The current workcover system for impairment rating is not fair at all. If you have read the previous post about “claiming compensation for pain and suffering” you may well have realised that our current workcover legal system is not set up as fairly as you first thought!
It is only when you or someone close to you is a victim of a workplace accident that you actually discover the VIC (and most other state) Government is denying you of a lumpsum and of the common law right of access to justice for any pain and suffering endured.
The current workcover system for impairment rating is not fair at all
The current VIC Government’s workers compensation insurance law basically means that:
- Before you, an injured worker, can obtain a lumpsum for your permanent injury, you -the victim- would have to meet a 10 percent ‘whole person impairment’ (WPI) threshold, calculated in accordance with the American Medical Association Guides to the Evaluation of Permanent Impairment 4th Edition (AMA Guides) or (after 2003) a 5% WPI for upper limb, lower leg or spine injury;
- For psychological injuries, a whopping 30 percent threshold applies, and those injuries need to be primary psychiatric injuries (secondary psychiatric injuries don’t count)
- And in order to be able to claim damages for pain and suffering and economic loss, you would need a whopping 30% WPI to be deemed a serious injured worker, and you would also need to prove that there was negligence involved.
- Cases are usually assessed by the medical panel,because most often the so called independent medical impairment assessment organised and paid for by the workcover insurance is extremely unfair and ,indeed more often than not, needs to be appealed at the medical panel.
Even for the few cases that would make the necessary grade, the workcover injury victims would find the lumpsum payout amounts extremely small, and the caps on pain and suffering often unfair.
At first glance one would think that we have a what appears to be a reasonable, standard “guide” in place (The AMA guide 4th Edition) to assess the level of permanent impairment for each injured person…
… you will soon realise (if you dig a little further) that the use of the AMA guide (4th Edition) is based on pseudo science and designed to do only one thing: to stop people — especially the most vulnerable — from being fairly compensated.
Did you know that the AMA Guides 4th Edition were published in 1993,they are just about 20 years old!
Did you know that the AMA Guides state up front that:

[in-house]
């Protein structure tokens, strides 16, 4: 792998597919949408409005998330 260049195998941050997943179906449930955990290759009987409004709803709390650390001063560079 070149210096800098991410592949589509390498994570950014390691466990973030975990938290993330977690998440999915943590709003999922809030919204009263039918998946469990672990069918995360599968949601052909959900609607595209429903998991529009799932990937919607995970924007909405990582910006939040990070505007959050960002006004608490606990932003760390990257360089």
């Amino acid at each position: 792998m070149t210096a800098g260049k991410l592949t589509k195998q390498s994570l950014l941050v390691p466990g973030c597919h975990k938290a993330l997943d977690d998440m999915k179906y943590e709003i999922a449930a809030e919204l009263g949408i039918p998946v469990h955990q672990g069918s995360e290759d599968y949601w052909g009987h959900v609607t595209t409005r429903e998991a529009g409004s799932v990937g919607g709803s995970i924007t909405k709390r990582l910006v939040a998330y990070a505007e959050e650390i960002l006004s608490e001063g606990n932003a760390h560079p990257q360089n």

- They do not — NOT — purport to be “scientifically valid and reliable”
- Impairment ratings in the guides are “merely ‘estimates’ of impairment” based on “consensus” not “scientific evidence”
- Do not apply to “every type of impairment”
- That “certain conditions (such as psychiatric reaction to pain) are not explicitly ratable under the Guides”
- Should “not be used for direct financial awards nor as the sole measure of disability; and
- Are based “not on science but on ‘legal fiction’, ‘consensus,’ and other unsupported assertions”
Yet, the VIC Government uses these American Guides, what US Courts have determined as, “arbitrary” percentages to a victim’s injuries.
Does that sound like a system for fair compensation to you?
Here are a few real examples of injured workers and denied “lumpsum compensation” entitlements
Injuries denied justice
Under the current workers compensation system the kinds of injuries that would be denied compensation include:
- vertebral fractures resulting in up to 25% compression with ongoing pain : 5-8% total body impairment rating!
- spinal fusion requiring multiple surgeries with ongoing pain : up to 14%
- surgically treated disc lesion with ongoing pain: 10%
- pelvic fractures with displacement deformity: 2-10%
- disorders restricting ability to walk up mild gradients and stairs, sit down in deep-chairs, rise to a standing position or walk long distances 1-9%
- brief repetitive or persistent alteration of state of consciousness or awareness 0%-14%
Think about it: if you are, say, an office worker and suffered a bad back injury (because you slipped and fell at work, and it was your employers fault because the cleaner left the floor wet and forgot to leave a “wet floor sign”), you ended up with a spinal (back) fusion and have ongoing severe pain for which you take a lot of pain killers, you were previously a very good horse rider and now you can’t ride anymore and had to sell your horse. You were told that you will get arthritis in your back and may need further surgery over the years/lifetime. You need to ‘sit” on a special chair at work and the pain is killing you, every 20 minutes you need a break… and are now working barely 20 hours a week.You have become very depressed and need anti-depressants and counselling. Still, you are not entitled to sue for compensation for pain and suffering or for economic loss. You are likely to get about 14-16% impairment -if you are lucky- and that will give you a lumpum of about $15 to 27.000, that’s it for the rest of your life.
Does that sound fair to you?
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